While availability may be more a problem between HTC and the ugly wireless carrier approval process (now I know who Apple learned from), Google didn't even show up at the launch for this product. My guess is that's because it didn't want others to realize that HTC had to fix the platform before selling it.
Hey, Google, HTC does the same thing to Microsoft, and Microsoft shows up at events and even praises HTC phones! Then again, Microsoft doesn't focus on executive GPAs or company-mantra memorization techniques in interviews. As a side note, HTC, which isn't located in Silicon Valley, wins my award for the most likely to kick Apple's butt if it can work around Google and Microsoft.
Microsoft Is an OSS Fanboy?!?
Microsoft actually had a booth at OSCON (O'Reilly's well-attended Open Source Convention) this year and was talking to a lot of open source developers at the show. To build booth traffic, it set up Xbox game machines with Guitar Hero and had running competitions between Google, Red Hat, other OSS folks and Microsoft. There was only one guy who dropped into the booth and was snarky that I heard of (probably this guy), and the rest went, well, better then it often does at one of Microsoft's own developer events. This is likely because folks were having fun and not just talking tech and business. This, in turn, was likely because Microsoft donated ( "Pigs do fly") 20,000 lines of code to OSS, targeted at helping Linux and Windows Server interoperate.
What was also interesting was that in one of the keynotes, the speaker asked the audience -- clearly heavily open source -- who was more evil: Google or Microsoft? The Google crowd likely thought this was a joke, given they seem themselves as the good guys. The vote was split 50/50 between Microsoft and Google. Once again, this wasn't a Microsoft event; it was an open source event. This suggests that Microsoft is effectively passing the Evil Empire baton to Google, showcasing that it truly is better to give than to receive.
One other funny story I picked up was how, on his last day at Microsoft, Bill Gates wanted to know why the company wasn't being vastly more aggressive in adopting open source and selling open source products. I'm kind of surprised no one held up a mirror. I can also picture a bunch of folks at Microsoft suddenly seeing the irony of Bill getting the open source bug on his last day at the firm. Better late than ... oh crap.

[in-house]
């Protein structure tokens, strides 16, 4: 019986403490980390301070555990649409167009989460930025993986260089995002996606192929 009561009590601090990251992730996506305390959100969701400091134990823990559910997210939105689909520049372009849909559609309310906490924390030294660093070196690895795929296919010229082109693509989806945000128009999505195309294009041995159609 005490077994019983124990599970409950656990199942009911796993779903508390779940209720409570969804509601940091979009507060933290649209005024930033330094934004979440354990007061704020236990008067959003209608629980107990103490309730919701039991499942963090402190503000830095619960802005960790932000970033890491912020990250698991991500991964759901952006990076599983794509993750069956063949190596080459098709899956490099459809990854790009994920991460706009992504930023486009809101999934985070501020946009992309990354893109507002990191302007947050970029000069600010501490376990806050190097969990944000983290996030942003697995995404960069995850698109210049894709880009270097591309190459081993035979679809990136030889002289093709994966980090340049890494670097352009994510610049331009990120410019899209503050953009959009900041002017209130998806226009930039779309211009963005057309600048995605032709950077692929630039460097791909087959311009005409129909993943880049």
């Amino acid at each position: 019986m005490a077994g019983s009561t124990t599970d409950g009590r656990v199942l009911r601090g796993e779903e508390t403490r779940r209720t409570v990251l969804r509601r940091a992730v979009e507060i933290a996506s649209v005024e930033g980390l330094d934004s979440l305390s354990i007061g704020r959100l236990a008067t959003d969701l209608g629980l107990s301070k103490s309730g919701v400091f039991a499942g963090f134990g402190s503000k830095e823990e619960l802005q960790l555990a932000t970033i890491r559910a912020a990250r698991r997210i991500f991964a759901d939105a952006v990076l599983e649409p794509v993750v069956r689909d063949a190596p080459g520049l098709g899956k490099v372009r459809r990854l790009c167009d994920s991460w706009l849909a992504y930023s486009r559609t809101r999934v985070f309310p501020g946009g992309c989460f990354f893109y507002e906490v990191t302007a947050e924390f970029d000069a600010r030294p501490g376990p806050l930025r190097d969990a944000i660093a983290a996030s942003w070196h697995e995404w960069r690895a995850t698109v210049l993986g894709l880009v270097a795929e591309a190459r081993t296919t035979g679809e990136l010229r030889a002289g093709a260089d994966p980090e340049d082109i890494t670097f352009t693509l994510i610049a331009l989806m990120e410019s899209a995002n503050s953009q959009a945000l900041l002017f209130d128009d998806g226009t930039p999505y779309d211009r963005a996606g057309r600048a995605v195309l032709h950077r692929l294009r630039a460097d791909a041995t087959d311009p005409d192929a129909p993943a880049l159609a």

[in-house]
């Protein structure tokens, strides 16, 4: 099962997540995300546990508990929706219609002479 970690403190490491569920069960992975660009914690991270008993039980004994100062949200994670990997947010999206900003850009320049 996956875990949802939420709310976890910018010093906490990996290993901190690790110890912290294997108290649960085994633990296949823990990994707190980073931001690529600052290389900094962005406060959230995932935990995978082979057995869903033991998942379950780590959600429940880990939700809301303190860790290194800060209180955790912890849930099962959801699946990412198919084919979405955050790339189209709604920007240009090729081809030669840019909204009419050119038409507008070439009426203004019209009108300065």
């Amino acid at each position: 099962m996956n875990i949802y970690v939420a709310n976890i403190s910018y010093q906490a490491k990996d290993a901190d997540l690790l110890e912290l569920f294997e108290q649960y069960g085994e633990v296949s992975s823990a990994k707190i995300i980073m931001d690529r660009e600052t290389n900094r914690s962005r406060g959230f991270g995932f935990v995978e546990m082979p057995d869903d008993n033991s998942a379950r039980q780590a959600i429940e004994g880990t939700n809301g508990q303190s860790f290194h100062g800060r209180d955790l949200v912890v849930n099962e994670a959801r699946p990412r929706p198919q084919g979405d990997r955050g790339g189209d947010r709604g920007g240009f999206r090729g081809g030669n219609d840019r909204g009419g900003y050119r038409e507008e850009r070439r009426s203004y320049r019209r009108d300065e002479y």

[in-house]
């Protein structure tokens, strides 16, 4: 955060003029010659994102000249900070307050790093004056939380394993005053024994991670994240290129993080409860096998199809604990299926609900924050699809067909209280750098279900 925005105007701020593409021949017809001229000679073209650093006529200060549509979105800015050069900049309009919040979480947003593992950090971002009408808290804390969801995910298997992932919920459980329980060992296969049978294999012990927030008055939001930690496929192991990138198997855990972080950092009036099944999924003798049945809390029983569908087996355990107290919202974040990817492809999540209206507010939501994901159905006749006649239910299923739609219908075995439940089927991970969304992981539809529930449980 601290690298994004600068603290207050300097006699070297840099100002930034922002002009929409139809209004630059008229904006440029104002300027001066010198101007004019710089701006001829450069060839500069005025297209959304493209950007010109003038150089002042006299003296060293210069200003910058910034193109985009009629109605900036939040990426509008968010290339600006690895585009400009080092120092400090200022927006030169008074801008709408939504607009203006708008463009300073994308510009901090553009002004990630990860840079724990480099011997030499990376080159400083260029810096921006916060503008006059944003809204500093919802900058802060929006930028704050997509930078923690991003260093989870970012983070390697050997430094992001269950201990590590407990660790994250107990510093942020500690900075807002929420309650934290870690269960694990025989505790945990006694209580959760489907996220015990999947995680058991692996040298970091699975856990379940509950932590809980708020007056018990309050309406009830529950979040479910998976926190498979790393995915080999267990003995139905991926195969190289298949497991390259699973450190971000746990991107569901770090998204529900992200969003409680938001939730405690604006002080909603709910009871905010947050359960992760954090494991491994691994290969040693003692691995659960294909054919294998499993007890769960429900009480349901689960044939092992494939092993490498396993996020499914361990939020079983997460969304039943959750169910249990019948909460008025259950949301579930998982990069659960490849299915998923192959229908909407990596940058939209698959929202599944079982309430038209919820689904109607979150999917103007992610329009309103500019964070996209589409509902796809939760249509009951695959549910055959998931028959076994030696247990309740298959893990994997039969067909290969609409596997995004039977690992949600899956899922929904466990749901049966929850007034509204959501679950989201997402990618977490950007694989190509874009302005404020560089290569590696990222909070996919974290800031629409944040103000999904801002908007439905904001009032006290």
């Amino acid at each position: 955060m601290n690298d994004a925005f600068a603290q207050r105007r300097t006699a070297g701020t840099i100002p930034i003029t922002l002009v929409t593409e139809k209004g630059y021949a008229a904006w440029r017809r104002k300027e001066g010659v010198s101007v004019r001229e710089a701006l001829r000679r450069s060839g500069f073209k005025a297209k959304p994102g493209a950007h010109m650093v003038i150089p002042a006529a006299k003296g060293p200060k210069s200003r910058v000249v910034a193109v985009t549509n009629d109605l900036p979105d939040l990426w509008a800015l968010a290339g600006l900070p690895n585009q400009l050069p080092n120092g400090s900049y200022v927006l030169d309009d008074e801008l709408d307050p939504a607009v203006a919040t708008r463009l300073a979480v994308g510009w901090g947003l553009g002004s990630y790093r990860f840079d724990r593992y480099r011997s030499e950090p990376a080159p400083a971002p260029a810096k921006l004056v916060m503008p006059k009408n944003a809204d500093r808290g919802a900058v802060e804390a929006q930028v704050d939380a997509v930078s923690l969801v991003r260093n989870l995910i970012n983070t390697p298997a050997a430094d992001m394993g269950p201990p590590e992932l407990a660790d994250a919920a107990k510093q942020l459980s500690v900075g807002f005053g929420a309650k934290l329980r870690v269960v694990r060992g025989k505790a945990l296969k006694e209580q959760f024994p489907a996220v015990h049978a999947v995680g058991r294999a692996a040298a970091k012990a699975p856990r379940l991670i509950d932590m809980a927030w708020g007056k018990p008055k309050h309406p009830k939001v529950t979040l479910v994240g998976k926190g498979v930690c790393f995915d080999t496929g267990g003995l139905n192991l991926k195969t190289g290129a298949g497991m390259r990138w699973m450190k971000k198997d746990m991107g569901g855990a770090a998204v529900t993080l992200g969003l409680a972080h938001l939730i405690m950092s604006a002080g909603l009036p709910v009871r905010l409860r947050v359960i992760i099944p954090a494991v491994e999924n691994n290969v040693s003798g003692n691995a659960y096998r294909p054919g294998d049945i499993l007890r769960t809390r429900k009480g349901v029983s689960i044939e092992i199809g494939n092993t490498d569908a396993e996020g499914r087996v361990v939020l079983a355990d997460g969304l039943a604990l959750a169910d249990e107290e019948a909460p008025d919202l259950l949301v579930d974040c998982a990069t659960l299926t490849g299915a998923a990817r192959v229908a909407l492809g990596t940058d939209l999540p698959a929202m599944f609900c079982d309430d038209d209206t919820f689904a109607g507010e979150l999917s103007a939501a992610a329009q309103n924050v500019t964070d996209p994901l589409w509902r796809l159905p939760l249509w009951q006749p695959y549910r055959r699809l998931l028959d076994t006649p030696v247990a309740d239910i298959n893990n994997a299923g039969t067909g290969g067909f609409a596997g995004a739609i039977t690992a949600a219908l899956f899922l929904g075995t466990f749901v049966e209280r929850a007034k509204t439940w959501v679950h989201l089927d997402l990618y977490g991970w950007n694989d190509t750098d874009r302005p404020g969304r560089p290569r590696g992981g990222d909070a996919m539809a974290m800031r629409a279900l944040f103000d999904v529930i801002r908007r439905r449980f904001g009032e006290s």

I figure both Craig Mundie and Ray Ozzie (both open source fans) have on their daily agendas, "Convince Steve Ballmer that Bill Gates was right on open source." Bill isn't helping -- he is too busy trying to harness hurricanes (you can't make this stuff up). Probably seemed easier.
Product of the Week: LapWorks Junk Protector
Actually, the real name of the product is the "LapWorks Gamer's Desk", now with Max MouzPad (gotta have the "z" to screw up the spell checker) for about $40. It's summer, and for those of us who have gaming laptops like the AlienWare Area-51 M15x, like I have, or the M17x, which was my product of the week last month, you learn to love pain. That's because you often sit around with very little on, because it is frickin hot and one of these laptops in game mode is like putting an iron on your junk. Trust me, it doesn't take the wrinkles out.
Anyway, this is a vented foldout desk that now has a big attached mouse pad for gamers, so we can game to our heart's content without risking an unfortunate accident that will have folks making fun (yes this does happen) of us for weeks, if not our entire lives. It is actually rather handy for real work as well, and it really helps center and balance a laptop, making working vastly more comfortable. So, if you don't want your junk ironed while you game, this LapWorks product is for you.
Rob Enderle is a TechNewsWorld columnist and the principal analyst for the Enderle Group, a consultancy that focuses on personal technology products and trends.